Jacquis Irby remembered as family man, lover of basketball


Photo Courtesy to Marquise Weatherspoon

Jacquis Irby with his brothers and mother. Jaquis Irby is remembered for his commitment to family, his uncle Daris Tinch said.

Avani Kalra and Aviva Bechky

Content warning: This article contains mentions of gun violence and death.

Jacquis Irby was always willing to protect his three siblings, his younger brother Yaris Irby said.

“He was a family person and (all) about his brothers,” Yaris Irby said. “He was a good person to be around, very encouraging and always knew how to make somebody happy.”

Jacquis Irby, 18, died from a fatal gunshot wound on April 12, following a shooting at Clark Street Beach that left two of his brothers injured. A Skokie resident, he was born and raised in Evanston. He leaves behind a one-year-old son.

His uncle Daris Tinch said Jacquis Irby often asked him questions about parenting, since Tinch was a single parent.

“He was always inquisitive and trying to make sure that he was doing it right,” Tinch said. “And always there to love on (his son).”

Jacquis Irby also loved basketball and lived “vicariously” through Yaris Irby, an award-winning high school player, Tinch said. He served as a coach and an “at-home motivator” for his younger brother, always offering pointers on how he could improve his game.

Tinch said Jacquis Irby was his brother’s number one fan.

“He was there at every game cheering him on, coaching him,” Tinch said. “They have their little thing about them being their brothers’ keepers, you know what I’m saying. He was trying to make responsible, young men out of his brothers.”

Jacquis Irby’s Facebook profile picture features his younger brother’s logo — a marketing emblem he used to try and promote Yaris Irby’s basketball career, according to Tinch. 

Yaris Irby said his brother’s support for his endeavors will always stick with him.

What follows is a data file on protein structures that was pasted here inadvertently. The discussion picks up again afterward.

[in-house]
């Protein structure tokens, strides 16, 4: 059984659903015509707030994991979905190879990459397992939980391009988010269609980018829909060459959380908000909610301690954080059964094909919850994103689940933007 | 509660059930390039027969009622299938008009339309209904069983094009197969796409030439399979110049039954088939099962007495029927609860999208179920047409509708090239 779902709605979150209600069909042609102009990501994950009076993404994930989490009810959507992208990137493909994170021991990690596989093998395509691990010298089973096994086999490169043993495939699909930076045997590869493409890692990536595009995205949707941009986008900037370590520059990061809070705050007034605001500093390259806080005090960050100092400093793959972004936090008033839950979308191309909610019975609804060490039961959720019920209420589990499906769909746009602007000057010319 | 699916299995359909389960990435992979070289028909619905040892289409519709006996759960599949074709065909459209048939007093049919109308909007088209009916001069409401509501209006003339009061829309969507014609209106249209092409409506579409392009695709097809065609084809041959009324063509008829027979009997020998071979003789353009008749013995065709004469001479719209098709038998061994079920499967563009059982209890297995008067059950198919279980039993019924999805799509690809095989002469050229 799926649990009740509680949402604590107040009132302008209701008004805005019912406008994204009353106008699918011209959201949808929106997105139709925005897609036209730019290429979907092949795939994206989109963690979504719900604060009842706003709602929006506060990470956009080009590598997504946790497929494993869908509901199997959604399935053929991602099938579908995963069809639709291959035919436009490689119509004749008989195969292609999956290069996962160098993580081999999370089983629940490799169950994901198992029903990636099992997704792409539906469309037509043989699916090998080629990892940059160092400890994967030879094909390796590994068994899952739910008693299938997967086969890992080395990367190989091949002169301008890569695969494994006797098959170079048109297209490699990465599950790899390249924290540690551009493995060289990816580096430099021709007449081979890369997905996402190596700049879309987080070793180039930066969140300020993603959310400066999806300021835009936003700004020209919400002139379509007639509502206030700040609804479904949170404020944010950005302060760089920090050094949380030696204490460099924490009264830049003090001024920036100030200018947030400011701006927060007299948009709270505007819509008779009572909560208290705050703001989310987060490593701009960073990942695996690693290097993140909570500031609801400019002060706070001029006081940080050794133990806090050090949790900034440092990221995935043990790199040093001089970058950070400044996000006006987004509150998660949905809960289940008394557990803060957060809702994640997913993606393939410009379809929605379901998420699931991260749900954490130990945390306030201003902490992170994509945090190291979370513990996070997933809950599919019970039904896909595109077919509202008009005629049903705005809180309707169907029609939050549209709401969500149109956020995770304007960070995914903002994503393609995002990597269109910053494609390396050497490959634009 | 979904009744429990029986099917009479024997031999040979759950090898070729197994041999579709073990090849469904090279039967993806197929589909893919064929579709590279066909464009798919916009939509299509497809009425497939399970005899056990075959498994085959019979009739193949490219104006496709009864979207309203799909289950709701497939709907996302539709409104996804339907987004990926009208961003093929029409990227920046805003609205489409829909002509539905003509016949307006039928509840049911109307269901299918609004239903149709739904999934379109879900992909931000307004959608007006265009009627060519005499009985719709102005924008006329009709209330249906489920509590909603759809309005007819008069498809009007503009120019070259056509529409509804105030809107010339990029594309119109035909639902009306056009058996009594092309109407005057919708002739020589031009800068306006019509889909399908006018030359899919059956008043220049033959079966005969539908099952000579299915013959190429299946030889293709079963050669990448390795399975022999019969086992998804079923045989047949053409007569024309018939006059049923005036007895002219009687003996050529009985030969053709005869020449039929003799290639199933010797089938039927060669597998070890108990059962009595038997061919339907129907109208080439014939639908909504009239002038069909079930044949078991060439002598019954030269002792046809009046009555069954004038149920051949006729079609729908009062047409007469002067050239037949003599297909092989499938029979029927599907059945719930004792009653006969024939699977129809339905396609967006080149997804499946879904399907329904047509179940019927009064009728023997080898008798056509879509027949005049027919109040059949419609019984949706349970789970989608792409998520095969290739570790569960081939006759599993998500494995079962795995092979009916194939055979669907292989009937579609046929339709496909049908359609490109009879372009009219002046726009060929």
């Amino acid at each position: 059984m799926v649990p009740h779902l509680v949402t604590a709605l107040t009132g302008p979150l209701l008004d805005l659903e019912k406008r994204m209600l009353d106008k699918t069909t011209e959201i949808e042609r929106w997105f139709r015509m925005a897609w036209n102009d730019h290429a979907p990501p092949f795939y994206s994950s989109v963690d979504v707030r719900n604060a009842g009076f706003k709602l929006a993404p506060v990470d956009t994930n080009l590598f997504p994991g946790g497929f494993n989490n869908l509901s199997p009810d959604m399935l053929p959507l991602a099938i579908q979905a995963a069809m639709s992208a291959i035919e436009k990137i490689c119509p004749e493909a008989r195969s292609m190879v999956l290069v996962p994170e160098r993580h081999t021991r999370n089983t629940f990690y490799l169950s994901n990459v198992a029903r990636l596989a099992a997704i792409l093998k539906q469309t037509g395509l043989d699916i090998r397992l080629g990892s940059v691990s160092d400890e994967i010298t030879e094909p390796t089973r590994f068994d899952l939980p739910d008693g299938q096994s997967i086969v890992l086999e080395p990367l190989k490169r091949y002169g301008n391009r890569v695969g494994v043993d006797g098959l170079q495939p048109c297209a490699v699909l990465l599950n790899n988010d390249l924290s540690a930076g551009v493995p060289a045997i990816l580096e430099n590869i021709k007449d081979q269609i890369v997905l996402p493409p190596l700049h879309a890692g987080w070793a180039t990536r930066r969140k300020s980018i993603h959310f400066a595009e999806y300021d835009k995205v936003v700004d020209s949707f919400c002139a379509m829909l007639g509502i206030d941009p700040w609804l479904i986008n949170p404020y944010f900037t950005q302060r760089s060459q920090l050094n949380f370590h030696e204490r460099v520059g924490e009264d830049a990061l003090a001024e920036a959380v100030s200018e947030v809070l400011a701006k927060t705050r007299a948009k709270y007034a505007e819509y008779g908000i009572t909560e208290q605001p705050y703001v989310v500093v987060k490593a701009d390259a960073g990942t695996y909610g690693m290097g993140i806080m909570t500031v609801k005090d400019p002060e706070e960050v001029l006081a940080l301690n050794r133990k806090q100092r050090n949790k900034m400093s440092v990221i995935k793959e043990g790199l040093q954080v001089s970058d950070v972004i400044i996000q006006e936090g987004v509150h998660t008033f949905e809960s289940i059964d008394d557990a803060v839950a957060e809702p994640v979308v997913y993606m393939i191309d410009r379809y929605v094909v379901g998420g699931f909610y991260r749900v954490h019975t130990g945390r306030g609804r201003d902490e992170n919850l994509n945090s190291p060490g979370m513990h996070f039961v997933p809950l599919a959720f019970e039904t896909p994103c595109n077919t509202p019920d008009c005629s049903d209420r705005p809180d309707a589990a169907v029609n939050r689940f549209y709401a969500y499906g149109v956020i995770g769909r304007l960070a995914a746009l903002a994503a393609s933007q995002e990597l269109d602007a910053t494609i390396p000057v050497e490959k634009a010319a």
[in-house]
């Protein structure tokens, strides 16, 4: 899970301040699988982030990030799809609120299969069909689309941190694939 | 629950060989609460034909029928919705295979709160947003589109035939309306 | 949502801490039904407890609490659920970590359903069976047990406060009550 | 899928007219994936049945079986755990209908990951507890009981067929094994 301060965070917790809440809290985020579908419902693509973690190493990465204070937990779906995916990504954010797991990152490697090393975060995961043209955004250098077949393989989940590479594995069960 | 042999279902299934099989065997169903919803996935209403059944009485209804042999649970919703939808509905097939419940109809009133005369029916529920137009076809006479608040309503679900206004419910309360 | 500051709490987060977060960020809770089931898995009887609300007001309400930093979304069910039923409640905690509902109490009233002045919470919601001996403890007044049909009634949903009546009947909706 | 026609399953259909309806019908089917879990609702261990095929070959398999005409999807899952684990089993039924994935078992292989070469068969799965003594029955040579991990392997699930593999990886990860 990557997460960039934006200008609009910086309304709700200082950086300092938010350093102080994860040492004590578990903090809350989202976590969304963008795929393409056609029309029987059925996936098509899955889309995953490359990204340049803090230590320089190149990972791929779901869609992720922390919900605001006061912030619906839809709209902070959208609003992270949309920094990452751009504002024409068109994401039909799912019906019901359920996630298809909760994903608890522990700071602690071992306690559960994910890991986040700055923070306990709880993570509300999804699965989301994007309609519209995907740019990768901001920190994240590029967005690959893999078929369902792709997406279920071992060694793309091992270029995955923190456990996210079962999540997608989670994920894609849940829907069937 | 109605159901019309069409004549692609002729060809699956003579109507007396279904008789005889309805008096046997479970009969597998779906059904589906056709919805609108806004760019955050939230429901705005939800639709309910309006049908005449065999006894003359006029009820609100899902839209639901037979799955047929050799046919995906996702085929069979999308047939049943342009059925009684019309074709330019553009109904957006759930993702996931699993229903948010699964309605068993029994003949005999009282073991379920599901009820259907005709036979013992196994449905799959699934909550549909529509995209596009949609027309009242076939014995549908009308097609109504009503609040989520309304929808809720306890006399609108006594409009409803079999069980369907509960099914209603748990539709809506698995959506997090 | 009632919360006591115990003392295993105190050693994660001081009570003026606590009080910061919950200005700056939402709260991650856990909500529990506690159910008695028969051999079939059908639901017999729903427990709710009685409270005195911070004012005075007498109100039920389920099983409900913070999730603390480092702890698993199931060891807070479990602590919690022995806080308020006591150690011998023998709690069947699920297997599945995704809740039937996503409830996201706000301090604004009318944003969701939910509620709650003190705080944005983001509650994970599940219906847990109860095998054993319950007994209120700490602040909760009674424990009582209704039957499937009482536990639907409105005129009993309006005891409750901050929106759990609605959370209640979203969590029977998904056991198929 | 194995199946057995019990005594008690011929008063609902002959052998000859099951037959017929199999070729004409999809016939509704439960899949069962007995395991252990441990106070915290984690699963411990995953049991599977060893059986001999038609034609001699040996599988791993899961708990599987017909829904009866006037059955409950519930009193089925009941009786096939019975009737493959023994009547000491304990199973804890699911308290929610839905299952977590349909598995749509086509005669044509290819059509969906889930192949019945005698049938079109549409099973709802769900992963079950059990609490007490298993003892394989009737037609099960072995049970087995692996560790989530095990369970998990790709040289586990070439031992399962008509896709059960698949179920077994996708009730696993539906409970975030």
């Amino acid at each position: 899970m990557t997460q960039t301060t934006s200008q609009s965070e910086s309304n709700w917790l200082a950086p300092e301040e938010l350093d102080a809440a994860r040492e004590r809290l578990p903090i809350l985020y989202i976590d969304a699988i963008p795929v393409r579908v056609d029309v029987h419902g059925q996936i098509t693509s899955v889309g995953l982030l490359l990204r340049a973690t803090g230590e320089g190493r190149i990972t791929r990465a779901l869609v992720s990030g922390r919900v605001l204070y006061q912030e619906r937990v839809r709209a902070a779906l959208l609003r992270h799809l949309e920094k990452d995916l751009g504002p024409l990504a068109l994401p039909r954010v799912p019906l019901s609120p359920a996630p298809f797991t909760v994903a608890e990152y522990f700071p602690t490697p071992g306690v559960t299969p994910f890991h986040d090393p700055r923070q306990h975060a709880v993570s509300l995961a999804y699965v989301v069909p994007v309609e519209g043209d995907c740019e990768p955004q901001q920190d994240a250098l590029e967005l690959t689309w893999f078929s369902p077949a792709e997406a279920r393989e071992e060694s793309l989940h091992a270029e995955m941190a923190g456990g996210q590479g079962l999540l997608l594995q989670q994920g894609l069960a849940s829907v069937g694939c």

“My personal favorite memory was playing in my game against Evanston,” he said. “I remember hitting a three and looking over and seeing him with the biggest smile on his face.”

Growing up, Jacquis Irby spent time hanging out at the Robert Crown Community Center. There, former Evanston Community Services Manager Kevin Brown met Jacquis Irby and two of his brothers.

Brown engaged him in a program on Martin Luther King Jr.’s principles of nonviolence. He said Jacquis Irby gravitated toward the curriculum and spoke about what he’d learned at an event hosted at the Evanston Art Center.  

“When he was involved in those small groups, not only did he have leadership ability, but he also was very helpful to other young people,” Brown said. “He was a good person.”

Jacquis Irby will be remembered by the Evanston community for his commitment to family and his passion for basketball, Tinch said.  

On Friday, Jacquis Irby’s family was called and told to come to an impromptu memorial for Robert Crown. Tinch said he wasn’t involved in the planning — so he was stunned at the number of people who came to the balloon release that was arranged to honor his nephew.

“It was hundreds, if not even a thousand balloons that were let off in his memory,” Tinch said. “So I know that he’s made his mark and was very loved by the community and the youth there in Evanston.”

Tinch remembered that as a family, Jacquis Irby, his brothers and his mom would always participate in community service activities like helping with free haircut days or cleaning up after the Juneteenth festival.

Jacquis Irby did his best to get ahead despite not always having the opportunity to do so, Tinch said.

“I really want people to remember his pledge as a parent, him being a very, very good father,” he said. “I want people to remember that — you know what I’m saying — he was a family guy and always there trying to protect his brothers.”

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